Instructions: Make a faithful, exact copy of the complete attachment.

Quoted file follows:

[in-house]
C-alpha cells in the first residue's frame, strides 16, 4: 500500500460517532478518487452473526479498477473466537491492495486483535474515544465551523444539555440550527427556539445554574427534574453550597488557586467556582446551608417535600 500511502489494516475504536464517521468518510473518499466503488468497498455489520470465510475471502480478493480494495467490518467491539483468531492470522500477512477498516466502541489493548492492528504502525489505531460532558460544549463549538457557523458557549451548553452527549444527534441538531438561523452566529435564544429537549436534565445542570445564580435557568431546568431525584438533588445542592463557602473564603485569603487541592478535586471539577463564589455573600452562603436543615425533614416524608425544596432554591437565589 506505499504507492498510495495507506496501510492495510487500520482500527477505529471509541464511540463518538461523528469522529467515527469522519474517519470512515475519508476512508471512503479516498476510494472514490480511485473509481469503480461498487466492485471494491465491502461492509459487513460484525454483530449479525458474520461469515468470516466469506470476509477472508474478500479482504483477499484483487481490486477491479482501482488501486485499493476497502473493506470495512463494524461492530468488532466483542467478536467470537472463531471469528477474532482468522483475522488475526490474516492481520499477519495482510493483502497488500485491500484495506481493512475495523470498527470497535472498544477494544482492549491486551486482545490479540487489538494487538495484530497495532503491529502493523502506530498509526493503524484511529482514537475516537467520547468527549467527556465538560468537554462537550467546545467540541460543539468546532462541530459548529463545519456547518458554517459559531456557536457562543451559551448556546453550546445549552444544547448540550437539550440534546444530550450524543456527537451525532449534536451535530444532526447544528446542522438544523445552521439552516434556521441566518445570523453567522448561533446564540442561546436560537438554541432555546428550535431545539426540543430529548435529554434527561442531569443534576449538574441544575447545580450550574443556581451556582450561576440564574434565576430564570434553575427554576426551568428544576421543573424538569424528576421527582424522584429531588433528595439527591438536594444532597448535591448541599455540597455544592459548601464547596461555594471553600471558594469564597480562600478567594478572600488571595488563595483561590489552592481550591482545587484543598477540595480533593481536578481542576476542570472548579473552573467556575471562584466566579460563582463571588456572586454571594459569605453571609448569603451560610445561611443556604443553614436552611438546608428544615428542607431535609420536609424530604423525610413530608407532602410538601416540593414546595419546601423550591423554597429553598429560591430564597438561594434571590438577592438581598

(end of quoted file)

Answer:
[in-house]
C-alpha cells in the first residue's frame, strides 16, 4: 500500500460517532478518487452473526479498477473466537491492495486483535474515544465551523444539555440550527427556539445554574427534574453550597488557586467556582446551608417535600 500511502489494516475504536464517521468518510473518499466503488468497498455489520470465510475471502480478493480494495467490518467491539483468531492470522500477512477498516466502541489493548492492528504502525489505531460532558460544549463549538457557523458557549451548553452527549444527534441538531438561523452566529435564544429537549436534565445542570445564580435557568431546568431525584438533588445542592463557602473564603485569603487541592478535586471539577463564589455573600452562603436543615425533614416524608425544596432554591437565589 506505499504507492498510495495507506496501510492495510487500520482500527477505529471509541464511540463518538461523528469522529467515527469522519474517519470512515475519508476512508471512503479516498476510494472514490480511485473509481469503480461498487466492485471494491465491502461492509459487513460484525454483530449479525458474520461469515468470516466469506470476509477472508474478500479482504483477499484483487481490486477491479482501482488501486485499493476497502473493506470495512463494524461492530468488532466483542467478536467470537472463531471469528477474532482468522483475522488475526490474516492481520499477519495482510493483502497488500485491500484495506481493512475495523470498527470497535472498544477494544482492549491486551486482545490479540487489538494487538495484530497495532503491529502493523502506530498509526493503524484511529482514537475516537467520547468527549467527556465538560468537554462537550467546545467540541460543539468546532462541530459548529463545519456547518458554517459559531456557536457562543451559551448556546453550546445549552444544547448540550437539550440534546444530550450524543456527537451525532449534536451535530444532526447544528446542522438544523445552521439552516434556521441566518445570523453567522448561533446564540442561546436560537438554541432555546428550535431545539426540543430529548435529554434527561442531569443534576449538574441544575447545580450550574443556581451556582450561576440564574434565576430564570434553575427554576426551568428544576421543573424538569424528576421527582424522584429531588433528595439527591438536594444532597448535591448541599455540597455544592459548601464547596461555594471553600471558594469564597480562600478567594478572600488571595488563595483561590489552592481550591482545587484543598477540595480533593481536578481542576476542570472548579473552573467556575471562584466566579460563582463571588456572586454571594459569605453571609448569603451560610445561611443556604443553614436552611438546608428544615428542607431535609420536609424530604423525610413530608407532602410538601416540593414546595419546601423550591423554597429553598429560591430564597438561594434571590438577592438581598